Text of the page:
If you're fitter and stronger, the chances are, your muscular endurance is going to be a bit better, you're going to be able to repeat the same swing on the 18th tee that you had on the front nine.

Does strength and conditioning training improve your cardiovascular fitness?

Cardiovascular fitness

In short, not a huge amount. A lot of the strength and training work I do with people is generally quite low rep. When I talk about strength training, for most people I'm talking eight repetitions and under. When I'm working with a golfer, we're generally working in the three to eight rep range. It’s very unusual that I go much above that. During the golf season we’d be doing three or four sets of two to three reps, with potentially three minutes break in between. It's going to be enabling you to maintain strength without inducing super amounts of fatigue.

You will get a little CV fitness from doing weight training, but probably not huge amounts.

With that in mind, is there any cardiovascular specific training golfers should be doing?

Walking the golf course is the most golf-specific cardio training you can do. If you want to get used to playing 18 holes and not being tired on the 18th hole, get good at walking 18 holes and then get good at walking 27 holes.

If you're walking the golf course a lot, then you might not need to add a huge amount extra in. But there's certainly nothing wrong with doing extra conditioning, if you wanted to. I always leave that option open to my golfers. Some pros will use it as a bit of a mental break as well, just time away from golf, running a couple of miles. As long as it doesn't impact their strength and power work. I would have cardiovascular training on a priority list below that.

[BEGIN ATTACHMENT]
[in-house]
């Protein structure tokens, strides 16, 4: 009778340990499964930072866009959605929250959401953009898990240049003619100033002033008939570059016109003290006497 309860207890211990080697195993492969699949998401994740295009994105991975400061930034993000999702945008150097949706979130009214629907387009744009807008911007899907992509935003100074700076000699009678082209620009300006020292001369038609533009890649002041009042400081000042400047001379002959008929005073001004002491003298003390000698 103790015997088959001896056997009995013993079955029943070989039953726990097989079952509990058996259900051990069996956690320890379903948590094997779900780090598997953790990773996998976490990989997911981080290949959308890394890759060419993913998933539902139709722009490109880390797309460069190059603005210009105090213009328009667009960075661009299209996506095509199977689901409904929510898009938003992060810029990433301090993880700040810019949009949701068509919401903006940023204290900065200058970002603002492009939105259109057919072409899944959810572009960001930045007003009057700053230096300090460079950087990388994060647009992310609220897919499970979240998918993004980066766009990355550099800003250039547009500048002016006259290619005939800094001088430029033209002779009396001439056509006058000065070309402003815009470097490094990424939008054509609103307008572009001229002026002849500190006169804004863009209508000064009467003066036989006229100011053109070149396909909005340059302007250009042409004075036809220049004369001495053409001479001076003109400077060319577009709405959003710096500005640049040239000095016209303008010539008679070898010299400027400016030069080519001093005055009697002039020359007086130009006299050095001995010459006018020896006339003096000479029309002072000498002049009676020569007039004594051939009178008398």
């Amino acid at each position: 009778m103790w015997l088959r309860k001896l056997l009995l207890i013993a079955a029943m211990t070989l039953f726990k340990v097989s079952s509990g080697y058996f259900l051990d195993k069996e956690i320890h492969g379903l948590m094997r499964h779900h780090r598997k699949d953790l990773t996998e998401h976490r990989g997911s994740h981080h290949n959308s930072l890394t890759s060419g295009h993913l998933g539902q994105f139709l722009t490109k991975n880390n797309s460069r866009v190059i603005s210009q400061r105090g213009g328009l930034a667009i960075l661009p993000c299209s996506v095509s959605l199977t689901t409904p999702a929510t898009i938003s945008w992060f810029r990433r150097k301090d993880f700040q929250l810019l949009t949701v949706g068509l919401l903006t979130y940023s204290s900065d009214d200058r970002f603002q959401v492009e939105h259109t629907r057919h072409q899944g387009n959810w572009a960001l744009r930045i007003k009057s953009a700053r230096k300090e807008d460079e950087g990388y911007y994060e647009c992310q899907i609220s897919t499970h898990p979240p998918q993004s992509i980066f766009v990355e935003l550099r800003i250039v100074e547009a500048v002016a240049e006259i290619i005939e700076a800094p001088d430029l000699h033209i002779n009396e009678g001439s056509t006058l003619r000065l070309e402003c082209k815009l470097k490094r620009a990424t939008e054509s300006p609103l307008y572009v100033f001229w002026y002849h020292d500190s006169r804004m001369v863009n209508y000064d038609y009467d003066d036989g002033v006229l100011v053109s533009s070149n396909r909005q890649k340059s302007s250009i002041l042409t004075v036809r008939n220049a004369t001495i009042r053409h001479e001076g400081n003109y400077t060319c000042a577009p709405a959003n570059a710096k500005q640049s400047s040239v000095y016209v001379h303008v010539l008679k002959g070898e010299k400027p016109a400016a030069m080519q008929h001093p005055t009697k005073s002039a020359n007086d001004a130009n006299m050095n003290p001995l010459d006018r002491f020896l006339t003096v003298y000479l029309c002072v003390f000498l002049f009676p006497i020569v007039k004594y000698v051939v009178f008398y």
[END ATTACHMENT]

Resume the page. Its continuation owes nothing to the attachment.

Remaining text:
Generally, for my golfers, I would say 20 to 30 minutes of low-intensity work. I'm quite a big fan of nasal breathing, breathing through your nose, and has quite a lot of benefits but also regulates that they can't go too hard because if they want to breathe out through their mouth that is not low-intensity work.

Next time we’ll be finding out what exercises Jamie likes to do with his clients, how that varies depending on their age and the go-to strength and conditioning exercise for golfers.

Read about how you can start your golf fitness journey here.

About Jamie Greaves

Jamie Greaves is a strength and conditioning coach and an avid golfer. He started playing golf at the age of 10 and played college golf in the USA, where he reached a +2 handicap. It was during his time in the USA that he discovered his love for fitness and how proper training can positively influence your golf game. He currently works with a wide range of clients from players on the main professional golf tours such as Meg Maclaren, England representatives and county squads, going right through to regular club golfers and beginners. Jamie believes that the great thing about golf fitness is that everyone, no matter age or ability, can benefit!

Find out more about how Jamie can help you and your golf here or drop him an email here